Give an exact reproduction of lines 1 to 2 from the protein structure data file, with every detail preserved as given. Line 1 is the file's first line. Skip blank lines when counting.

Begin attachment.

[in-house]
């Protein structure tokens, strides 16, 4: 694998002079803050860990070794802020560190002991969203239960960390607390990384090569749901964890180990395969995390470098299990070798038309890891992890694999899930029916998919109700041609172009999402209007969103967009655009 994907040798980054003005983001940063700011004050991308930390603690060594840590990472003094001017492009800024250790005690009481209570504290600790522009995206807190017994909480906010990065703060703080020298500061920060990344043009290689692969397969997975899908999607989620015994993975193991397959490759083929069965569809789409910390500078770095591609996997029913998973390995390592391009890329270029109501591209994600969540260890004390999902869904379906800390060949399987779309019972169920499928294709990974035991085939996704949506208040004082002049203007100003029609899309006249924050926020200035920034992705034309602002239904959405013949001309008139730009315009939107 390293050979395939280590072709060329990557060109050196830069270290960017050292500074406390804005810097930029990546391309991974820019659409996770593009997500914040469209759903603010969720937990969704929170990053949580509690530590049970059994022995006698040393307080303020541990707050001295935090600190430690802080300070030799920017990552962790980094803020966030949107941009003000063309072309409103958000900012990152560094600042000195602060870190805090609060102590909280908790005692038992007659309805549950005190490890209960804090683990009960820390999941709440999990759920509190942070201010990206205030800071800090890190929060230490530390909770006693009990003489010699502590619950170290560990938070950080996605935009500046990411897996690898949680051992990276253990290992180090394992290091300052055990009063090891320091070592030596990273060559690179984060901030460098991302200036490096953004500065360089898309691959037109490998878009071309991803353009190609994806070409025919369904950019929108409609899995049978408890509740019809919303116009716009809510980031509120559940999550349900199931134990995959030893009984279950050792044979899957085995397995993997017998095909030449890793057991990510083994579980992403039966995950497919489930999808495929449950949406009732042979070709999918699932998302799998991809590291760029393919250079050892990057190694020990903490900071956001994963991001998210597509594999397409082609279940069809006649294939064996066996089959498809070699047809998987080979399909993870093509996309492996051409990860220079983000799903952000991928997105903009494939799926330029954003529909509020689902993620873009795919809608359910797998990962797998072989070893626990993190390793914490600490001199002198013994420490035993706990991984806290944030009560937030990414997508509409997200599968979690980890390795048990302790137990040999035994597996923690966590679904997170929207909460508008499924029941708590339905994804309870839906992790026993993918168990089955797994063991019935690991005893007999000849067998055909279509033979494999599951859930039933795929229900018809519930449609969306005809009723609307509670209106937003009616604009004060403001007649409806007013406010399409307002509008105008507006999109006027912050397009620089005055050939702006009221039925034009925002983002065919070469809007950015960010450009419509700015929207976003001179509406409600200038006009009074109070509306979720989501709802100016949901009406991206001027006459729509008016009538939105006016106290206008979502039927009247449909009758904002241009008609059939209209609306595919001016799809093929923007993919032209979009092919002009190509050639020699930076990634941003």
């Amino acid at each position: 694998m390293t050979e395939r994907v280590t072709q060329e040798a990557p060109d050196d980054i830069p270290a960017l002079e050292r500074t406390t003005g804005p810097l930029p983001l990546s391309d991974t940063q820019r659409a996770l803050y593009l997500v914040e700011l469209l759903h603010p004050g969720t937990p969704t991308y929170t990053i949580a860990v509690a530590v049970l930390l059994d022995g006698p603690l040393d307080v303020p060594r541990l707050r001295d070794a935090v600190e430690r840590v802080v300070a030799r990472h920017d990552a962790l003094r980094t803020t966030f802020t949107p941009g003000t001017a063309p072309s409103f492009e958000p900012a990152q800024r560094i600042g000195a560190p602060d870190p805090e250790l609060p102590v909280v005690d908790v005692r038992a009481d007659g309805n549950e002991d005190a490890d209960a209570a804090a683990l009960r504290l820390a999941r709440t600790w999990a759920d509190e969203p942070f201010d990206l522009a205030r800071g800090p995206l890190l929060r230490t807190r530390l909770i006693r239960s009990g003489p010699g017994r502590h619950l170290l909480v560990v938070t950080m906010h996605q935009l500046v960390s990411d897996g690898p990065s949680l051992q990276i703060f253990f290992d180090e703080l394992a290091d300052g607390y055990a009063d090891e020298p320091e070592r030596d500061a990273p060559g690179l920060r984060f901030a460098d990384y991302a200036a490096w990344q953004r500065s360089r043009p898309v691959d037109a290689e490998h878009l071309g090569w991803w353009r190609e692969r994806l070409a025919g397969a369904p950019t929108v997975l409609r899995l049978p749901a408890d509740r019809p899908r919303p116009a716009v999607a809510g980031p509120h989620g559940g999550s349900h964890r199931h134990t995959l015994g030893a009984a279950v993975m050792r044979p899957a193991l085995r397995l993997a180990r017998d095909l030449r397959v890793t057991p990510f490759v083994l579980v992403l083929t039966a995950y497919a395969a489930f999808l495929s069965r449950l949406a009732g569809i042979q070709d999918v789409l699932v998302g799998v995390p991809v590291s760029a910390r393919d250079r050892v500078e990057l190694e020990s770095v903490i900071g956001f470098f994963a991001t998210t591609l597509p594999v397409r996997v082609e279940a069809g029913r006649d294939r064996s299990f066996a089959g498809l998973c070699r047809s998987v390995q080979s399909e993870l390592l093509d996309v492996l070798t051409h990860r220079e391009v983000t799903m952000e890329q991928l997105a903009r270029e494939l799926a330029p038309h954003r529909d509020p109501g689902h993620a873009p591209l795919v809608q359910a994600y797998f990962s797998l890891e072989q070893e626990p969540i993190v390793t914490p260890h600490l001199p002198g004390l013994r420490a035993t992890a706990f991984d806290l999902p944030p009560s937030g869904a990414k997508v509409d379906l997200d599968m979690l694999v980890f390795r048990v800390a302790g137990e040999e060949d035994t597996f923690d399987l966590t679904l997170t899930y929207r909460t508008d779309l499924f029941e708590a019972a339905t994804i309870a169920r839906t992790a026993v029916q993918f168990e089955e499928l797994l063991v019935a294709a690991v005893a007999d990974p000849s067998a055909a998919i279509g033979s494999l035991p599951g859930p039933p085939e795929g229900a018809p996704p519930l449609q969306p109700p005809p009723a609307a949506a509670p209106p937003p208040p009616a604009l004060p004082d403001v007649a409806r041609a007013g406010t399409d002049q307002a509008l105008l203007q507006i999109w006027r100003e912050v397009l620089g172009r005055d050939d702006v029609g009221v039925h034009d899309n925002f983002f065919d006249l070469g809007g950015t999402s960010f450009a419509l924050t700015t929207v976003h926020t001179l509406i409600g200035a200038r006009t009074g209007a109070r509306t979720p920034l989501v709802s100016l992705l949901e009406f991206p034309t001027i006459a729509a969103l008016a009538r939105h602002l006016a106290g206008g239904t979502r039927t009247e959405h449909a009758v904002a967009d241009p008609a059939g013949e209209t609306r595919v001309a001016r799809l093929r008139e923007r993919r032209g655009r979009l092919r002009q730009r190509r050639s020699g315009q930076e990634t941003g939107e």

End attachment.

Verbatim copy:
[in-house]
């Protein structure tokens, strides 16, 4: 694998002079803050860990070794802020560190002991969203239960960390607390990384090569749901964890180990395969995390470098299990070798038309890891992890694999899930029916998919109700041609172009999402209007969103967009655009 994907040798980054003005983001940063700011004050991308930390603690060594840590990472003094001017492009800024250790005690009481209570504290600790522009995206807190017994909480906010990065703060703080020298500061920060990344043009290689692969397969997975899908999607989620015994993975193991397959490759083929069965569809789409910390500078770095591609996997029913998973390995390592391009890329270029109501591209994600969540260890004390999902869904379906800390060949399987779309019972169920499928294709990974035991085939996704949506208040004082002049203007100003029609899309006249924050926020200035920034992705034309602002239904959405013949001309008139730009315009939107 390293050979395939280590072709060329990557060109050196830069270290960017050292500074406390804005810097930029990546391309991974820019659409996770593009997500914040469209759903603010969720937990969704929170990053949580509690530590049970059994022995006698040393307080303020541990707050001295935090600190430690802080300070030799920017990552962790980094803020966030949107941009003000063309072309409103958000900012990152560094600042000195602060870190805090609060102590909280908790005692038992007659309805549950005190490890209960804090683990009960820390999941709440999990759920509190942070201010990206205030800071800090890190929060230490530390909770006693009990003489010699502590619950170290560990938070950080996605935009500046990411897996690898949680051992990276253990290992180090394992290091300052055990009063090891320091070592030596990273060559690179984060901030460098991302200036490096953004500065360089898309691959037109490998878009071309991803353009190609994806070409025919369904950019929108409609899995049978408890509740019809919303116009716009809510980031509120559940999550349900199931134990995959030893009984279950050792044979899957085995397995993997017998095909030449890793057991990510083994579980992403039966995950497919489930999808495929449950949406009732042979070709999918699932998302799998991809590291760029393919250079050892990057190694020990903490900071956001994963991001998210597509594999397409082609279940069809006649294939064996066996089959498809070699047809998987080979399909993870093509996309492996051409990860220079983000799903952000991928997105903009494939799926330029954003529909509020689902993620873009795919809608359910797998990962797998072989070893626990993190390793914490600490001199002198013994420490035993706990991984806290944030009560937030990414997508509409997200599968979690980890390795048990302790137990040999035994597996923690966590679904997170929207909460508008499924029941708590339905994804309870839906992790026993993918168990089955797994063991019935690991005893007999000849067998055909279509033979494999599951859930039933795929229900018809519930449609969306005809009723609307509670209106937003009616604009004060403001007649409806007013406010399409307002509008105008507006999109006027912050397009620089005055050939702006009221039925034009925002983002065919070469809007950015960010450009419509700015929207976003001179509406409600200038006009009074109070509306979720989501709802100016949901009406991206001027006459729509008016009538939105006016106290206008979502039927009247449909009758904002241009008609059939209209609306595919001016799809093929923007993919032209979009092919002009190509050639020699930076990634941003």